Frequently Asked Questions
1. Will eyelid surgery change the shape of my eye?
Eyelid surgery’s primary goal is to remove extra folds of skin and pockets of fat that contribute to a tired, sad, or angry look. In general, these changes create a more youthful and refreshed appearance, not a differently shaped eye. Occasionally, if desired, a more defined upper eyelid crease may be sculpted or more upper lid skin may be exposed for a more dramatic look. Similarly, a subtle lift may be added to the outside corner of the eye if desired.
2. At what age should I have eyelid surgery?
The right time for cosmetic surgery depends more on your appearance than your age. For some people, extra upper eyelid skin or lower eyelid puffiness can begin as early as in their twenties. Most people notice some extra upper eyelid skin by their thirties or forties, and early bags under their eyes around the same time. For older individuals, eyelid surgery may contribute to a subtle facial rejuvenation with wrinkle fillers or fat transfer, or may be part of an overall facial rejuvenation when combined with a facelift or browlift.
3. How many days off from work do I need to take? Will I be uncomfortable?
Most people feel very comfortable after eyelid surgery. Most need either no pain medication or just regular Tylenol for discomfort. While they feel great, people usually don’t want to return to work until their sutures are removed 4-5 days after surgery.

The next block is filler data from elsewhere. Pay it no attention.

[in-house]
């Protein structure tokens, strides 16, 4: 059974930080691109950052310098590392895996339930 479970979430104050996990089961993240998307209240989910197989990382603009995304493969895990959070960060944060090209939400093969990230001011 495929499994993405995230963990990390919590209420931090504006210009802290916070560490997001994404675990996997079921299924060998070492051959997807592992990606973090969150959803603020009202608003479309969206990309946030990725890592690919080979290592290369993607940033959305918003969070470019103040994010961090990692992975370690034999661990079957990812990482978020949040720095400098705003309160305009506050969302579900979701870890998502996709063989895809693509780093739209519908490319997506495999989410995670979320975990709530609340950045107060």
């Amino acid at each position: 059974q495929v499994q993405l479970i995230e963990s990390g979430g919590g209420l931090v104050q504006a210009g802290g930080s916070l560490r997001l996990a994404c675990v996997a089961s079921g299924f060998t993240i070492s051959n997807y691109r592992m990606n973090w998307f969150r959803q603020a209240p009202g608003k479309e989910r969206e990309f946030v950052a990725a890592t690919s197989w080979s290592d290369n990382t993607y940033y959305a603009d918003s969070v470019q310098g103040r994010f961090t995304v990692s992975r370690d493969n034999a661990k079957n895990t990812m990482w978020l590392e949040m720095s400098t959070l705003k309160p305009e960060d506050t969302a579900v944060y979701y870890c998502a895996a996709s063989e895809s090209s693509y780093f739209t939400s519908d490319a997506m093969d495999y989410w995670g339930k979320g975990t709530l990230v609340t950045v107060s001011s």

4. When can I wear makeup?
Makeup can be worn on upper lids usually as soon as the sutures are out and the incisions are healed. You may wear makeup on the lower lid area the day after the surgery.
5. How long will I be bruised?
Most bruising fades by one week. Any residual bruising at that point is usually readily covered by concealers.
6. Will insurance help pay for the surgery?
Occasionally overhanging upper lid skin can be so severe that it obstructs vision. In those circumstances, the insurances may help cover the cost of the surgery.
1. What is rhinoplasty?
Rhinoplasty is cosmetic nasal surgery to improve the shape of the nose. It is often combined with functional nasal surgery to improve nasal breathing.
2. Does insurance pay for the surgery at all?
Insurances pay for functional surgeries. When patients have nasal obstruction due to a deviated nasal septum or turbinate hypertrophy, they may need nasal surgery to relieve their symptoms. Repair of nasal fractures are also frequently covered by insurance. Though insurances do not cover cosmetic procedures, most patients prefer to have their functional and cosmetic surgeries performed at the same time, shortening overall recovery.
3. Will my nose be packed?
Nasal packing (and its subsequent removal) is unpleasant. Luckily, unlike most surgeons, I almost never find it necessary to pack noses after surgery.
4. Does it hurt?
Most patients report more stuffiness and pressure than true pain. Patients find their pain is easily controlled by pain pills the first night, and most no longer take pain pills after 1-2 days.
5. What kind of anesthesia do I need?
Deep sedation is my choice for nasal surgery. Deep sedation allows for the patient to be comfortable and fully monitored for the utmost safety.
6. Will everyone know that I had my nose done?